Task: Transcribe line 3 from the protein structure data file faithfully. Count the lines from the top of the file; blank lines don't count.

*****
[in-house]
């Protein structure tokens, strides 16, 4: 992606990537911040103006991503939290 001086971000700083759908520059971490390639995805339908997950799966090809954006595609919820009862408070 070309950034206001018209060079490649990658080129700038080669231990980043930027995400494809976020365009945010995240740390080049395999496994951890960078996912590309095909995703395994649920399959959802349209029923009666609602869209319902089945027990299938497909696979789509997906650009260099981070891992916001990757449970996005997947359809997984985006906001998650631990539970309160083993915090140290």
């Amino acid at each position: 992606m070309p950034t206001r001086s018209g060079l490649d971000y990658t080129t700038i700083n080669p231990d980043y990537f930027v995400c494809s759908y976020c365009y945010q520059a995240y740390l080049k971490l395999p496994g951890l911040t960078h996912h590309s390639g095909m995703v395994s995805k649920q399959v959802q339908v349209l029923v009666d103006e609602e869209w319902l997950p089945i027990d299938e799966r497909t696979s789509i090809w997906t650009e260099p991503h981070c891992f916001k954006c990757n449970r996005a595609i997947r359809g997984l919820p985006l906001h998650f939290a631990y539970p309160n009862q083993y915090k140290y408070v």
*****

């Amino acid at each position: 992606m070309p950034t206001r001086s018209g060079l490649d971000y990658t080129t700038i700083n080669p231990d980043y990537f930027v995400c494809s759908y976020c365009y945010q520059a995240y740390l080049k971490l395999p496994g951890l911040t960078h996912h590309s390639g095909m995703v395994s995805k649920q399959v959802q339908v349209l029923v009666d103006e609602e869209w319902l997950p089945i027990d299938e799966r497909t696979s789509i090809w997906t650009e260099p991503h981070c891992f916001k954006c990757n449970r996005a595609i997947r359809g997984l919820p985006l906001h998650f939290a631990y539970p309160n009862q083993y915090k140290y408070v």